I'm using VMWare Fusion 7.1 on Mac OS X. All the VM's that I've downloaded connect to the internet automatically when I fire them up. I downloaded a new VM from VulnHub, specifically BrainPan2. (Here is the info about it if needed: https://www.vulnhub.com/entry/brainpan_2,56/)

This one does not connect to the internet automatically even though it is supposed to. It is a vulnerable VM setup for security penetration testing. Now, I fire up my Kali VM, do a network scan, and see all my computers. I'll fire up an unrelated virtual machine, run the scan again, and confirm that the new one appears. Now, I fire up BrainPan, run the scan, and nothing. I don't see it on the scan.

I've read multiple guides related to the BrainPan2 VM from the internet, and everyone else seems to be able to plug it in and go. From the BrainPan site:

It will get an IP address via DHCP,

So, I've set the VM to run on NAT, Bridged and also Host. I cannot detect the VM by any means, it just doesn't auto-connect. And I obviously can't login and hook it up since it's made to hack. Upon my research, I've found another similar question on this site but the gentleman provided no info in his question: Can't get nmap info from Brainpan2

Does anyone have any suggestions?

Edit: It states in this article: http://blog.techorganic.com/2013/11/19/brainpan-2-hacking-challenge/

Brainpan 2 has been tested and found to work on the following hypervisors:

VMware Player 6.0.1 , VMWare Fusion 6.0.2 , VirtualBox 4.3.2 Import

brainpan2.ova into your preferred hypervisor and configure the network settings to your needs. It will get an IP address via DHCP, but it's recommended you run it within a NAT or visible to the host OS only since it is vulnerable to attacks.

I'm on VMWare Fusion 7.1.x, could that be the issue?

  • Can you login to the VM and check to make sure it is getting an IP address? Just because it says it should automatically get an ip via DHCP, does not mean that whomever developed the VM might have decided to disable the adapter until you go in and enable it for the first time. Just throwing ideas out there – Richie086 Dec 26 '15 at 18:38
  • Also for situations like yours, unless the Kali Install is also a VM running via virtual box on the same computer as the VM you are having issues with, you will probably want to use bridged mode for your adapter otherwise you will not be able to see the VM from any machine on your network. NAT mode introduces a whole new subnet for communications between VMs. – Richie086 Dec 26 '15 at 18:42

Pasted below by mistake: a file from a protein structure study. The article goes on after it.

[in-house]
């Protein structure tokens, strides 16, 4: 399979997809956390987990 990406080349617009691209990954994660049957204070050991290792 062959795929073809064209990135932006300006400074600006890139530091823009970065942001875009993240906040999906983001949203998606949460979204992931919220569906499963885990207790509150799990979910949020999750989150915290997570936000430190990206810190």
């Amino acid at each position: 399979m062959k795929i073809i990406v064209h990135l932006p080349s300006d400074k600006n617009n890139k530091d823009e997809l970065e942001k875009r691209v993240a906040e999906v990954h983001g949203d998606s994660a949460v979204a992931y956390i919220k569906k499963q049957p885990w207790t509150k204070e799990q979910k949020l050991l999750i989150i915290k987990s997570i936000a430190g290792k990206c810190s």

• @Richie086 Unfortunately I can only login as a guest user, and it didn't assign anything in that scenario. That is really good to know! Thank you. I'm running Kali as a VM on NAT currently and have been for a while, should I keep it that way? – Henry F Dec 26 '15 at 18:56
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    Lucky for you virtual box is free! Let me know if that works and if it does I will convert my comment into an answer so if someone else has a similar issue it can be resolved. – Richie086 Dec 26 '15 at 19:48
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    Done. Glad I was able to help! – Richie086 Dec 26 '15 at 20:27

This is a consolidation of the comment stream above.

Jons issue was that he was using the wrong type of network adapter inside of VMware. The VM in question was not receiving an IP address so when he would go to scan it using nmap, he was not seeing the virtual machine.

The solution was to make sure both VM's we're using NAT instead of bridged mode so they could communicate with each other each other.

  • Thank you so much for the help and knowledge that you have provided Richie! – Henry F Dec 26 '15 at 20:52

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